énergie production regionale et nationale

The energy in question: prospects in New Aquitaine and France

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The yellow vest movement began with a challenge to the price of oil at the pump. While many people speak of a “fiscal shambles”, the need for mobility and the energy vulnerability in which many French people find themselves are all factors that show that an economy cannot do without reflecting on its energy model.

On May 16, Bordeaux Business was invited to a press conference at the CCI, 17 place of the Stock Exchange,   on the theme of oil activity in New Aquitaine and France. Three speakers spoke to discuss energy issues: Francis Duseux, president of the French Union of Petroleum Industries (UFIP), Jean-Pascal Simard, director of public relations at Vermilion and Bruno Ageorges, director of institutional relations and legal affairs at UFIP.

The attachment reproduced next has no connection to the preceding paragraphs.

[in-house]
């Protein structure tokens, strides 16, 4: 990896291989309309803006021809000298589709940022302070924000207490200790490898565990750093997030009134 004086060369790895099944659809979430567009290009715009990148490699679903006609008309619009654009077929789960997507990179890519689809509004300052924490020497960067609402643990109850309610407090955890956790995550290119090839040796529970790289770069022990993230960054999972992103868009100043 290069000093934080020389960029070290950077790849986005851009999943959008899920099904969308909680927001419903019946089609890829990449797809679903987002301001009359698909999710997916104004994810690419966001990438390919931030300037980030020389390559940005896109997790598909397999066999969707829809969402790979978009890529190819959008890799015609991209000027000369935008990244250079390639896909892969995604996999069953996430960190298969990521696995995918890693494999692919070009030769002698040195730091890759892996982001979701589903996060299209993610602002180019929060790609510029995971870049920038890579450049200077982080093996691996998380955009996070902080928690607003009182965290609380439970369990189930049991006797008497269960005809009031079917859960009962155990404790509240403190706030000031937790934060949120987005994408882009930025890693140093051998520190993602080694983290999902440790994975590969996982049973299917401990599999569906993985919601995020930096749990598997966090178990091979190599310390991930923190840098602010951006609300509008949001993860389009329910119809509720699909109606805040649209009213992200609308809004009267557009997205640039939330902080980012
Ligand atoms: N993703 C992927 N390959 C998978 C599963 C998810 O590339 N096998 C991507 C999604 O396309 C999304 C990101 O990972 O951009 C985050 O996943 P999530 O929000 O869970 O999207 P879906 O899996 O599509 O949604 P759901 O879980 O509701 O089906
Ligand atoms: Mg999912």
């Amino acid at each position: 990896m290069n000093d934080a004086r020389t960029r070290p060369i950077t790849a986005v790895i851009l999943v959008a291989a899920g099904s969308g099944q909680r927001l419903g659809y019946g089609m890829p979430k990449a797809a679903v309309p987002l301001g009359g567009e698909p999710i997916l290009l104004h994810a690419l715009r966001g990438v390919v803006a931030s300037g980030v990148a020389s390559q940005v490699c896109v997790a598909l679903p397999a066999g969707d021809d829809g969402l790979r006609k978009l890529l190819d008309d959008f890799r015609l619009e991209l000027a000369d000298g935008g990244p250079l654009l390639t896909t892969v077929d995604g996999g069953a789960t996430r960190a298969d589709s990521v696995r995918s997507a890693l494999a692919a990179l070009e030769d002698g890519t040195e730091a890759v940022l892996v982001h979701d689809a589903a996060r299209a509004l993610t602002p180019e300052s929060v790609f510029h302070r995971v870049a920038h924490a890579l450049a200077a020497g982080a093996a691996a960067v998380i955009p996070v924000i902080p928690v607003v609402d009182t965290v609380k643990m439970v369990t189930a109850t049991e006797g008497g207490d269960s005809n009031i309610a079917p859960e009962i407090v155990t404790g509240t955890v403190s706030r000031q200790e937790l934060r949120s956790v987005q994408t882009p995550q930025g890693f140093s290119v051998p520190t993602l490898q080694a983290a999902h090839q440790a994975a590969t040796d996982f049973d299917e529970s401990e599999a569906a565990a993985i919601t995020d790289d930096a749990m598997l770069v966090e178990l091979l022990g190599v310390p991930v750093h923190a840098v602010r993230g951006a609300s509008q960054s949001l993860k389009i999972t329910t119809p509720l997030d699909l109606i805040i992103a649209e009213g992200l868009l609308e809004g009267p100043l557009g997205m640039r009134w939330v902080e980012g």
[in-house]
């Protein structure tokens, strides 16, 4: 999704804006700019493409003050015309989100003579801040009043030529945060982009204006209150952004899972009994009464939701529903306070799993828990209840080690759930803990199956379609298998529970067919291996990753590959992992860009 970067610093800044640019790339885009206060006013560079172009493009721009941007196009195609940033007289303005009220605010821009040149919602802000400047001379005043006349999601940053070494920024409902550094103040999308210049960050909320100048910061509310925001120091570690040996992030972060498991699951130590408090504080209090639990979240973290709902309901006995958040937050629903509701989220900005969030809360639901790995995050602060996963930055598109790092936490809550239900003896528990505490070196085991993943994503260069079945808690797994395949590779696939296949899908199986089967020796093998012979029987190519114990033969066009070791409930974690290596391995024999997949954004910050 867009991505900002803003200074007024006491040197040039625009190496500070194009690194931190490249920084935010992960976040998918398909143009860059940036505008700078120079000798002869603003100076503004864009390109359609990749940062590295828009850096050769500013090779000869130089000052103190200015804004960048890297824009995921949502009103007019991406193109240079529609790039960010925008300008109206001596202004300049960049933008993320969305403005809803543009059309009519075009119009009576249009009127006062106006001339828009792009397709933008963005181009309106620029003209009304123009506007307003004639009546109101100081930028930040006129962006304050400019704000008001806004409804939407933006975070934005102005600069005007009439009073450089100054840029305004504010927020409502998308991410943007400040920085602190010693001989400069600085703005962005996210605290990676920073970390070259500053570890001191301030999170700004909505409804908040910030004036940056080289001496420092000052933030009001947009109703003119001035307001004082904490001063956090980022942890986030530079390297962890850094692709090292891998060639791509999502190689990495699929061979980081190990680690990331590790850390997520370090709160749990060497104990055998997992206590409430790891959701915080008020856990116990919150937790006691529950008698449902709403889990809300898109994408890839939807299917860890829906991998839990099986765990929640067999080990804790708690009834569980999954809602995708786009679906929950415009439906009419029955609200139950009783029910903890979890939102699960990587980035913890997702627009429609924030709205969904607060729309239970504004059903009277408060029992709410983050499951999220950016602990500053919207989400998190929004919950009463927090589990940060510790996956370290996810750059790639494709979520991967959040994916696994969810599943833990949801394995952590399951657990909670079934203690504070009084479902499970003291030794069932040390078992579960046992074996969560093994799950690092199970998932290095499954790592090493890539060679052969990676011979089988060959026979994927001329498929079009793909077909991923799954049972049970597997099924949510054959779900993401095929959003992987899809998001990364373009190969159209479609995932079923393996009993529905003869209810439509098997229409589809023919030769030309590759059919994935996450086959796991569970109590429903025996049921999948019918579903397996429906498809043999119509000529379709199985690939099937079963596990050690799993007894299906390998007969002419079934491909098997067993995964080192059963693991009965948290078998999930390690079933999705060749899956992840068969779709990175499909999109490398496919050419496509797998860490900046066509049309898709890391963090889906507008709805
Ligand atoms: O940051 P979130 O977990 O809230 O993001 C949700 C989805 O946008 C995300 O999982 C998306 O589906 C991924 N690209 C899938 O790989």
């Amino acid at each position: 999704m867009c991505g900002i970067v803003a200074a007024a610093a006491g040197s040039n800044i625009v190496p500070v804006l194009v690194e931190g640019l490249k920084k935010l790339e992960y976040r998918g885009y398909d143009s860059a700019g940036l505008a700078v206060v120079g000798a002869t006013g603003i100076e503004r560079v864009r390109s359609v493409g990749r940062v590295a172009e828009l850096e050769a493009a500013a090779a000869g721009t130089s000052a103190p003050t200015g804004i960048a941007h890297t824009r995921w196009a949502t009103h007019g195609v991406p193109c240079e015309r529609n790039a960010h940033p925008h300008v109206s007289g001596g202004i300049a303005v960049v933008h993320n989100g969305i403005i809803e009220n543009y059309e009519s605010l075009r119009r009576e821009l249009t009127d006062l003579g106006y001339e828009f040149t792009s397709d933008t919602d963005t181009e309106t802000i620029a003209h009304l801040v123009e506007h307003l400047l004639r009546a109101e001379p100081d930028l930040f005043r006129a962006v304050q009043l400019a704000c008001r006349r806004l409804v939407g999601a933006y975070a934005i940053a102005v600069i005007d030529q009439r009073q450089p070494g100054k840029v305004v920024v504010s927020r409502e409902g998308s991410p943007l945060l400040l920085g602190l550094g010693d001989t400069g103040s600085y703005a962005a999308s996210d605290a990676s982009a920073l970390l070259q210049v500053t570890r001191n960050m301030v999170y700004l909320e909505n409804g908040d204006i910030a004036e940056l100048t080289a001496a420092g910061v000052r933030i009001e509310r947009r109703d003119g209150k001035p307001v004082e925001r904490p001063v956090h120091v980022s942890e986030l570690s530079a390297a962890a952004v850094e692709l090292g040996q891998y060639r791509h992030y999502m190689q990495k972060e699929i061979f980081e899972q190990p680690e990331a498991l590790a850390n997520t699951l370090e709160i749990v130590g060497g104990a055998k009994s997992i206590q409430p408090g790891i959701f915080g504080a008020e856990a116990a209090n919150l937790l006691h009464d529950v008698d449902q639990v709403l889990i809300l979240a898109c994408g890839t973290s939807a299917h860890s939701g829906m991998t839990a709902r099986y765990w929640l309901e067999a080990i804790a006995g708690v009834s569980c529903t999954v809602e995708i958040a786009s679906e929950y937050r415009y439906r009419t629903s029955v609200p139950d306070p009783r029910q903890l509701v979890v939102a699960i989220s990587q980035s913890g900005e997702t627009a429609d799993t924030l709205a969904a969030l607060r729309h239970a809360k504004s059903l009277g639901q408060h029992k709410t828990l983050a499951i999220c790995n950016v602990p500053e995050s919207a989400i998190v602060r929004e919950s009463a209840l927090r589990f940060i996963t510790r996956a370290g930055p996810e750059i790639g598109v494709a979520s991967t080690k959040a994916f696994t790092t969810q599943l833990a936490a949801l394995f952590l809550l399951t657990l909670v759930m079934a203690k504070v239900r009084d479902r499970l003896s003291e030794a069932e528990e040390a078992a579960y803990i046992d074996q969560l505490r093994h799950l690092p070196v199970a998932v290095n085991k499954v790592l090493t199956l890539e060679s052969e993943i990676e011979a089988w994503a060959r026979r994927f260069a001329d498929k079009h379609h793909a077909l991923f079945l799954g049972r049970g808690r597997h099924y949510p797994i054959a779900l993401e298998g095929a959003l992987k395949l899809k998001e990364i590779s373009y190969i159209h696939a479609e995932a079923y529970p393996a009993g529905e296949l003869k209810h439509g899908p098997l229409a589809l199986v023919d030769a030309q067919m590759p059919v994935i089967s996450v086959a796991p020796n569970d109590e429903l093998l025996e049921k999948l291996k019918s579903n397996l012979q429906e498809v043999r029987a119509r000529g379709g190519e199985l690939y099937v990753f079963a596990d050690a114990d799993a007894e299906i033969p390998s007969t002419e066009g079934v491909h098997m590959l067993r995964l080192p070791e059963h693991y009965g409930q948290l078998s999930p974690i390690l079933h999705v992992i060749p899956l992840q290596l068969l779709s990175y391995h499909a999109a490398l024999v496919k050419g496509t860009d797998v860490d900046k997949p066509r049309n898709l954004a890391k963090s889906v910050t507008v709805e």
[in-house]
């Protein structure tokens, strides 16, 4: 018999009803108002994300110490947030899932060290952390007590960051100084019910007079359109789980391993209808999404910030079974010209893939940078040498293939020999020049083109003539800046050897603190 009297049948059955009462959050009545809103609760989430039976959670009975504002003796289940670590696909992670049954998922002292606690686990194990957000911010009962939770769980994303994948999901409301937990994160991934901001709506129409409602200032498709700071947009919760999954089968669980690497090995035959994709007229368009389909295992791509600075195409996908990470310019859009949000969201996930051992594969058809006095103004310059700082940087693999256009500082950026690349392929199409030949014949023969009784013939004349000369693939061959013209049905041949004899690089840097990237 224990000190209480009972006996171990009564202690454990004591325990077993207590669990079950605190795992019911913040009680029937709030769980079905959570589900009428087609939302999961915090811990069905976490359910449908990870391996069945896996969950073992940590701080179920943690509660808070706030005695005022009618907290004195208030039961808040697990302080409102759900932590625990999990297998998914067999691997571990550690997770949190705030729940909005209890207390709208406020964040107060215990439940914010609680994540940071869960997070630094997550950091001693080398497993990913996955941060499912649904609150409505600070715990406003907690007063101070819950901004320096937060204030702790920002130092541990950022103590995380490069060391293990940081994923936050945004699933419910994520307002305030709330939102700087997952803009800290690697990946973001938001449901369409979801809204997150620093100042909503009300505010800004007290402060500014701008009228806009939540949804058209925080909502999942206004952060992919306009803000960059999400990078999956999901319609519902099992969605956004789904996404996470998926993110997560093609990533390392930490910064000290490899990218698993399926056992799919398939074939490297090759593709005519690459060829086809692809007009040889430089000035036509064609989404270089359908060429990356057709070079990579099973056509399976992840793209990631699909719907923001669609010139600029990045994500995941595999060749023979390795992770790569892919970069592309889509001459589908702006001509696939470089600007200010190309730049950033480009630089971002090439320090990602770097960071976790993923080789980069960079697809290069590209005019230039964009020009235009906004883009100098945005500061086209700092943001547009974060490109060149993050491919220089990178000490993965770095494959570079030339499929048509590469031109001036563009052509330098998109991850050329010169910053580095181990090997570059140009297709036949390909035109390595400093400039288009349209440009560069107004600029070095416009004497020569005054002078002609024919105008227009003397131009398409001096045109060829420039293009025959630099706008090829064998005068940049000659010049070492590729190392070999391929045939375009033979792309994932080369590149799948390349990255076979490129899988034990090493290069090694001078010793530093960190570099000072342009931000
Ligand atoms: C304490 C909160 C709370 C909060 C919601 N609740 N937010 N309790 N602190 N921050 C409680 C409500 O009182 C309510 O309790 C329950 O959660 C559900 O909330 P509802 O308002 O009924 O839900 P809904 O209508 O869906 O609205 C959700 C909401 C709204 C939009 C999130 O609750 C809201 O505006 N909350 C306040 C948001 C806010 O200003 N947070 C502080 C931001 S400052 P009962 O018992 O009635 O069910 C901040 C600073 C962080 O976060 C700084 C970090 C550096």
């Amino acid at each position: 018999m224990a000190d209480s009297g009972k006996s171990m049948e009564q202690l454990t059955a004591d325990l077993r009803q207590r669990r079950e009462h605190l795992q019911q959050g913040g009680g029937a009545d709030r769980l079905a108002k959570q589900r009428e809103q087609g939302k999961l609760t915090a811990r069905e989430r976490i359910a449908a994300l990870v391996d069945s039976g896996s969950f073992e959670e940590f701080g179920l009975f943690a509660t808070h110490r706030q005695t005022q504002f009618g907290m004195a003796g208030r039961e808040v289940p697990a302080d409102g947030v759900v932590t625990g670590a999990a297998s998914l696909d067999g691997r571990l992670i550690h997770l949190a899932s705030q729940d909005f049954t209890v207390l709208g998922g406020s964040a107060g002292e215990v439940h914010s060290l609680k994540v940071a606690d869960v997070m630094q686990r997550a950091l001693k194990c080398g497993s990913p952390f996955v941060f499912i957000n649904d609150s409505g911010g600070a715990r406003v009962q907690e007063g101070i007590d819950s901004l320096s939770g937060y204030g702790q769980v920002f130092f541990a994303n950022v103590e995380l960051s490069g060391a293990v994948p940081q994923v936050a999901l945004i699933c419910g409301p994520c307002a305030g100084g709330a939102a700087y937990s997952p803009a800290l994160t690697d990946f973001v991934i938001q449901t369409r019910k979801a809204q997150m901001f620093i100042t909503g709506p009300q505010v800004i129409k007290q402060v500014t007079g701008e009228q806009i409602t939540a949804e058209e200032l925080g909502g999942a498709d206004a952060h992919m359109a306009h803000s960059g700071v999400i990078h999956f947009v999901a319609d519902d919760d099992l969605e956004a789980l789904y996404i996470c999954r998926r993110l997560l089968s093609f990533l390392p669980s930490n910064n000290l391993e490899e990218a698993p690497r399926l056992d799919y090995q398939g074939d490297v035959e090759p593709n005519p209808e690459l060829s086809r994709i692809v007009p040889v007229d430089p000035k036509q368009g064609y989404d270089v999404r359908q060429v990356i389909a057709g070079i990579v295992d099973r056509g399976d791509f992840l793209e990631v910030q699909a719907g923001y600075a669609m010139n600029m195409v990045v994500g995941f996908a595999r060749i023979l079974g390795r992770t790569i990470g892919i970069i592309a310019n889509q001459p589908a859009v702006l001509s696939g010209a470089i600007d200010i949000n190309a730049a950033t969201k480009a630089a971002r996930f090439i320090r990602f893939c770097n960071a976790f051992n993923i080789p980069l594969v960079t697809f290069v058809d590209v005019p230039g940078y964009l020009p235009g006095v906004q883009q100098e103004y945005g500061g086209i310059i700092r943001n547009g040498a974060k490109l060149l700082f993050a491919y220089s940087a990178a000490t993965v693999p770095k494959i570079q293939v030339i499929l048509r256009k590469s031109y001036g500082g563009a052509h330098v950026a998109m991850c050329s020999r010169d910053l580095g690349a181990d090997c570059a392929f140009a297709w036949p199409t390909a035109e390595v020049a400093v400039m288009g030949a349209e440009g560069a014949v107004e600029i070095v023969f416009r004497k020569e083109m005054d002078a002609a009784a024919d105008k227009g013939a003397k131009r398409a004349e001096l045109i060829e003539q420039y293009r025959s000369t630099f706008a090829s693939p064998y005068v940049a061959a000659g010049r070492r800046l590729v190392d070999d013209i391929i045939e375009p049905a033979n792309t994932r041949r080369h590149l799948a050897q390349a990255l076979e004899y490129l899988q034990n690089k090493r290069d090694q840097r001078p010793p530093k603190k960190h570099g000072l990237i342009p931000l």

Rethinking our energy mix: at what cost to the Bordeaux economy?


Although France produces only 1% of oil, far from Saudi Arabia or Russia, citizens often ignore the existence of local oil exploration and production sites.

Indeed, the Canadian company Vermilion has been established since 1997 in France mainly on the Paris basin in Seine-et-Marne and on the Aquitain basin in Parentis, Ambès and Vic Bilh. Vermilion, a small inch of the oil industry with a market capitalization of 3.5 billion euros compared to 125 billion euros for Total, produces 1,700 tons of crude oil per day, refined in Donges in the Loire-Atlantique.

With a forecast of 9 billion people by 2040, global energy consumption is expected to increase by 25%. A double challenge is therefore to produce more and more energy in order to meet the demand and to reduce the amount of CO2 produced.